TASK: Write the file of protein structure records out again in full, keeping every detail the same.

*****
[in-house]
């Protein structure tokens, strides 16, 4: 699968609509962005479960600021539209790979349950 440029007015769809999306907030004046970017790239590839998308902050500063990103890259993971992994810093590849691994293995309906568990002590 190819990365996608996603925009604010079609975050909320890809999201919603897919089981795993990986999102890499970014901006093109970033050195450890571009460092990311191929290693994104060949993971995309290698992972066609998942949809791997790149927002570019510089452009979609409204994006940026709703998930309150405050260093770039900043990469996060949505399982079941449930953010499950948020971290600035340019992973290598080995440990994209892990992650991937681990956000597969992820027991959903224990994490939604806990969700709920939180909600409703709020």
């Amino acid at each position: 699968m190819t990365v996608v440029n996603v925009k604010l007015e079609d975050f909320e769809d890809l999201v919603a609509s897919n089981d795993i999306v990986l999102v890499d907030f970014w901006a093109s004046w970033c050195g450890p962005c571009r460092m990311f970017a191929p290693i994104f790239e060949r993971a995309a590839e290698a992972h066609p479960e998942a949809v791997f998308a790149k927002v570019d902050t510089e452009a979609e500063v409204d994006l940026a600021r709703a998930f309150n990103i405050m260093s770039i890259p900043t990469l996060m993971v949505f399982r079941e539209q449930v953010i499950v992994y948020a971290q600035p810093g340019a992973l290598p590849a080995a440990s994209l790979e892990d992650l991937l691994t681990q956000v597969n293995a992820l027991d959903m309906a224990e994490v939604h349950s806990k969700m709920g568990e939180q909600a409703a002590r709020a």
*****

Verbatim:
[in-house]
């Protein structure tokens, strides 16, 4: 699968609509962005479960600021539209790979349950 440029007015769809999306907030004046970017790239590839998308902050500063990103890259993971992994810093590849691994293995309906568990002590 190819990365996608996603925009604010079609975050909320890809999201919603897919089981795993990986999102890499970014901006093109970033050195450890571009460092990311191929290693994104060949993971995309290698992972066609998942949809791997790149927002570019510089452009979609409204994006940026709703998930309150405050260093770039900043990469996060949505399982079941449930953010499950948020971290600035340019992973290598080995440990994209892990992650991937681990956000597969992820027991959903224990994490939604806990969700709920939180909600409703709020």
């Amino acid at each position: 699968m190819t990365v996608v440029n996603v925009k604010l007015e079609d975050f909320e769809d890809l999201v919603a609509s897919n089981d795993i999306v990986l999102v890499d907030f970014w901006a093109s004046w970033c050195g450890p962005c571009r460092m990311f970017a191929p290693i994104f790239e060949r993971a995309a590839e290698a992972h066609p479960e998942a949809v791997f998308a790149k927002v570019d902050t510089e452009a979609e500063v409204d994006l940026a600021r709703a998930f309150n990103i405050m260093s770039i890259p900043t990469l996060m993971v949505f399982r079941e539209q449930v953010i499950v992994y948020a971290q600035p810093g340019a992973l290598p590849a080995a440990s994209l790979e892990d992650l991937l691994t681990q956000v597969n293995a992820l027991d959903m309906a224990e994490v939604h349950s806990k969700m709920g568990e939180q909600a409703a002590r709020a």